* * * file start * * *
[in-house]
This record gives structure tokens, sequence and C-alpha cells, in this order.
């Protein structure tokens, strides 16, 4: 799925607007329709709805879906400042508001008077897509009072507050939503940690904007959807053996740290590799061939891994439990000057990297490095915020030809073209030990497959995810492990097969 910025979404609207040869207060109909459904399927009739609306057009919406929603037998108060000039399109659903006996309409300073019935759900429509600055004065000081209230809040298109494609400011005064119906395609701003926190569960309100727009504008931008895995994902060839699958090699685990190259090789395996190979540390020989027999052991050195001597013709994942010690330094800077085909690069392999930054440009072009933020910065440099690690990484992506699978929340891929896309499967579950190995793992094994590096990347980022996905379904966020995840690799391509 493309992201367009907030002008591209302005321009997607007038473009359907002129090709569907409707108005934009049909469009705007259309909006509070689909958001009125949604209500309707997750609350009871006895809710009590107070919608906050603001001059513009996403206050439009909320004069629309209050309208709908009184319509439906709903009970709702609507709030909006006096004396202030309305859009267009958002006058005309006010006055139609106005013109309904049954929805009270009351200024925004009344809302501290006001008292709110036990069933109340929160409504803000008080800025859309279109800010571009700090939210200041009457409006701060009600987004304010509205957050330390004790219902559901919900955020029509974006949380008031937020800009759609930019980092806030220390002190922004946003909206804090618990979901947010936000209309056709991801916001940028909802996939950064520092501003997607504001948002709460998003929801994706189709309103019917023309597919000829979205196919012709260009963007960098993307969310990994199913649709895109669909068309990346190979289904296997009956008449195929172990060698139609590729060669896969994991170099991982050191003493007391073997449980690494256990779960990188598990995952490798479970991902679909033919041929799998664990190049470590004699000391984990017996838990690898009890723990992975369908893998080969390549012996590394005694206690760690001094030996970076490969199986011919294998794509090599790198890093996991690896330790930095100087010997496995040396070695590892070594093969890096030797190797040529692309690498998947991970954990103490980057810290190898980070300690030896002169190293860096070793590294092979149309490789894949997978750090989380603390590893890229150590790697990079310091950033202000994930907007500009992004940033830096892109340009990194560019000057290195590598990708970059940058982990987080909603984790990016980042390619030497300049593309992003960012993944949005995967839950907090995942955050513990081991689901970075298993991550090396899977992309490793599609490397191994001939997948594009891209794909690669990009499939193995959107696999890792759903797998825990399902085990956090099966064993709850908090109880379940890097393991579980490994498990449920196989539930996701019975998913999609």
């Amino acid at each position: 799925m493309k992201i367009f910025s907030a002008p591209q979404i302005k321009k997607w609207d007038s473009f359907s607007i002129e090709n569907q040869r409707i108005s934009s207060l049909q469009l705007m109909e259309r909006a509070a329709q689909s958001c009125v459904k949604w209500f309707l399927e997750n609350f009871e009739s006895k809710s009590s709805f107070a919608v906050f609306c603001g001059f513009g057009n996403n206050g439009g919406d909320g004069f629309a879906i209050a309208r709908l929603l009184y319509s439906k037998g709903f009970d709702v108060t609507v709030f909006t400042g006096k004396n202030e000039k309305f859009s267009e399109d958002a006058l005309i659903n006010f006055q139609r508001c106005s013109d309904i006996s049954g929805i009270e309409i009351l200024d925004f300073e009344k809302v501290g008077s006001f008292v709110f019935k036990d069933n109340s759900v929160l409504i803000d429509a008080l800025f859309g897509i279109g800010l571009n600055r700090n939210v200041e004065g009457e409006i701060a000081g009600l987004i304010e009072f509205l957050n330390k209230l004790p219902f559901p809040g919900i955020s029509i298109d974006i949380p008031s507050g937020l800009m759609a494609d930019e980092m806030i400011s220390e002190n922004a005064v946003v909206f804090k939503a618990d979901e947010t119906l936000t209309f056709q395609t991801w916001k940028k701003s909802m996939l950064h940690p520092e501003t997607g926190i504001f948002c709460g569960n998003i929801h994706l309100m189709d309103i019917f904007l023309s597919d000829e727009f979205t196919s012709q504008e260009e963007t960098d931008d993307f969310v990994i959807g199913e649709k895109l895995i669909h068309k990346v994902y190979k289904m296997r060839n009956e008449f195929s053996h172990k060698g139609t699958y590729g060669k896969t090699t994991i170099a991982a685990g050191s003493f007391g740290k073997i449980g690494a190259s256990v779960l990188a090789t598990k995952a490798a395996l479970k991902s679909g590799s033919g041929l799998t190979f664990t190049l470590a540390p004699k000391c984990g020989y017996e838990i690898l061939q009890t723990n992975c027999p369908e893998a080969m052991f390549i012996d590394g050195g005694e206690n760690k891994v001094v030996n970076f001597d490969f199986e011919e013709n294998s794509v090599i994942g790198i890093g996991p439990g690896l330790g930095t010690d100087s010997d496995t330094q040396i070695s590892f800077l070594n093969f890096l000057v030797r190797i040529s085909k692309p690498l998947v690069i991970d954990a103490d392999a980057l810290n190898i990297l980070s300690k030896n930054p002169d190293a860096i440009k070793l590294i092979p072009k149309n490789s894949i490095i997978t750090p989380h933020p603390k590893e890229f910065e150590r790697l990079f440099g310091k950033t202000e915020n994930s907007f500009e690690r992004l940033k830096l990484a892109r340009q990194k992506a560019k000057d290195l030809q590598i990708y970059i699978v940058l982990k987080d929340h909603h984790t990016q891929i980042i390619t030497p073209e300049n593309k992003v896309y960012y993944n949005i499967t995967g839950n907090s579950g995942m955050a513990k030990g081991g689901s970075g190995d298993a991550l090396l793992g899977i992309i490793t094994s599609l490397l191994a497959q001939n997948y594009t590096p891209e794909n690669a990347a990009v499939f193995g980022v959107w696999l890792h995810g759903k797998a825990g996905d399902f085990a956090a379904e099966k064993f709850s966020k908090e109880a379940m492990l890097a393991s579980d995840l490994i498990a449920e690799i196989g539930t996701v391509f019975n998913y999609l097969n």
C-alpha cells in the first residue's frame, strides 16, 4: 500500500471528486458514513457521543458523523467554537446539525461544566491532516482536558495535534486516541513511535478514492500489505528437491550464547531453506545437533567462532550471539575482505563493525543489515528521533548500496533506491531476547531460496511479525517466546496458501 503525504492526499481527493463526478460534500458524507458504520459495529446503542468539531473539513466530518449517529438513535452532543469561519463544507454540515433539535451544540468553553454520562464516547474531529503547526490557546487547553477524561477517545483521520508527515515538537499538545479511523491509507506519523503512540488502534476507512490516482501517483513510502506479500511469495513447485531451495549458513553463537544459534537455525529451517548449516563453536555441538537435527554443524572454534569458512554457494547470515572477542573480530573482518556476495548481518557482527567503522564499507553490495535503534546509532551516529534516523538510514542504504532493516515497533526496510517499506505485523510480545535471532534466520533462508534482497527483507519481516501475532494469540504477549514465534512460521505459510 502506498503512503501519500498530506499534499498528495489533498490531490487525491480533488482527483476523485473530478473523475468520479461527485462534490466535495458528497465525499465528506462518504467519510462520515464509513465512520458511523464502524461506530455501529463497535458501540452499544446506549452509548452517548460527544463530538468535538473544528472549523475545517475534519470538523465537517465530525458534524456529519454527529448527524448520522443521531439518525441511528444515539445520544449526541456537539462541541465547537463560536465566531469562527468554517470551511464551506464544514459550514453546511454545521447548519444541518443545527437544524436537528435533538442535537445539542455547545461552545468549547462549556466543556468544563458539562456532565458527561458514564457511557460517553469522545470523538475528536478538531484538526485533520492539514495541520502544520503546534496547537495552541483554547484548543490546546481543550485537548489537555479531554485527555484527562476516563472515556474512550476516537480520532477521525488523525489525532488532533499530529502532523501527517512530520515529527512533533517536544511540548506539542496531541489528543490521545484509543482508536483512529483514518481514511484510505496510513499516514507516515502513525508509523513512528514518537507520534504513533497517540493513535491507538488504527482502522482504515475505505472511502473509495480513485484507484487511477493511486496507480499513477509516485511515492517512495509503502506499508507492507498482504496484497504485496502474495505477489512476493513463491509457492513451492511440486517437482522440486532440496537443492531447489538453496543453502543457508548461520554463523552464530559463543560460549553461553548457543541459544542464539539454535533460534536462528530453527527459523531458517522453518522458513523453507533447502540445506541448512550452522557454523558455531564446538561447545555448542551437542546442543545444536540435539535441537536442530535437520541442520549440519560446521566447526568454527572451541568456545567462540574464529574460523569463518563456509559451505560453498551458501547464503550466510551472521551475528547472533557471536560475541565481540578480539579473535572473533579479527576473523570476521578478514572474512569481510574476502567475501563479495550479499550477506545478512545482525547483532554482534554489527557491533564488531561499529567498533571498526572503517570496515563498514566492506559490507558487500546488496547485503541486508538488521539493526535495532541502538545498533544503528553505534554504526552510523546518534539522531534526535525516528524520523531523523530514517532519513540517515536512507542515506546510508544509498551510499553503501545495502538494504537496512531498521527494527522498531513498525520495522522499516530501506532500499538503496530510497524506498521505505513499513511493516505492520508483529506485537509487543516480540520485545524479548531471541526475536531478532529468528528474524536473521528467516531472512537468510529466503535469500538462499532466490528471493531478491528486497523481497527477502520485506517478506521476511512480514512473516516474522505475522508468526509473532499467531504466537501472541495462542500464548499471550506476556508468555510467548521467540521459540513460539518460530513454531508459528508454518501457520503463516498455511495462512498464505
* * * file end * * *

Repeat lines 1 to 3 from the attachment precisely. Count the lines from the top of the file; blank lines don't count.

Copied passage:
[in-house]
This record gives structure tokens, sequence and C-alpha cells, in this order.
């Protein structure tokens, strides 16, 4: 799925607007329709709805879906400042508001008077897509009072507050939503940690904007959807053996740290590799061939891994439990000057990297490095915020030809073209030990497959995810492990097969 910025979404609207040869207060109909459904399927009739609306057009919406929603037998108060000039399109659903006996309409300073019935759900429509600055004065000081209230809040298109494609400011005064119906395609701003926190569960309100727009504008931008895995994902060839699958090699685990190259090789395996190979540390020989027999052991050195001597013709994942010690330094800077085909690069392999930054440009072009933020910065440099690690990484992506699978929340891929896309499967579950190995793992094994590096990347980022996905379904966020995840690799391509 493309992201367009907030002008591209302005321009997607007038473009359907002129090709569907409707108005934009049909469009705007259309909006509070689909958001009125949604209500309707997750609350009871006895809710009590107070919608906050603001001059513009996403206050439009909320004069629309209050309208709908009184319509439906709903009970709702609507709030909006006096004396202030309305859009267009958002006058005309006010006055139609106005013109309904049954929805009270009351200024925004009344809302501290006001008292709110036990069933109340929160409504803000008080800025859309279109800010571009700090939210200041009457409006701060009600987004304010509205957050330390004790219902559901919900955020029509974006949380008031937020800009759609930019980092806030220390002190922004946003909206804090618990979901947010936000209309056709991801916001940028909802996939950064520092501003997607504001948002709460998003929801994706189709309103019917023309597919000829979205196919012709260009963007960098993307969310990994199913649709895109669909068309990346190979289904296997009956008449195929172990060698139609590729060669896969994991170099991982050191003493007391073997449980690494256990779960990188598990995952490798479970991902679909033919041929799998664990190049470590004699000391984990017996838990690898009890723990992975369908893998080969390549012996590394005694206690760690001094030996970076490969199986011919294998794509090599790198890093996991690896330790930095100087010997496995040396070695590892070594093969890096030797190797040529692309690498998947991970954990103490980057810290190898980070300690030896002169190293860096070793590294092979149309490789894949997978750090989380603390590893890229150590790697990079310091950033202000994930907007500009992004940033830096892109340009990194560019000057290195590598990708970059940058982990987080909603984790990016980042390619030497300049593309992003960012993944949005995967839950907090995942955050513990081991689901970075298993991550090396899977992309490793599609490397191994001939997948594009891209794909690669990009499939193995959107696999890792759903797998825990399902085990956090099966064993709850908090109880379940890097393991579980490994498990449920196989539930996701019975998913999609």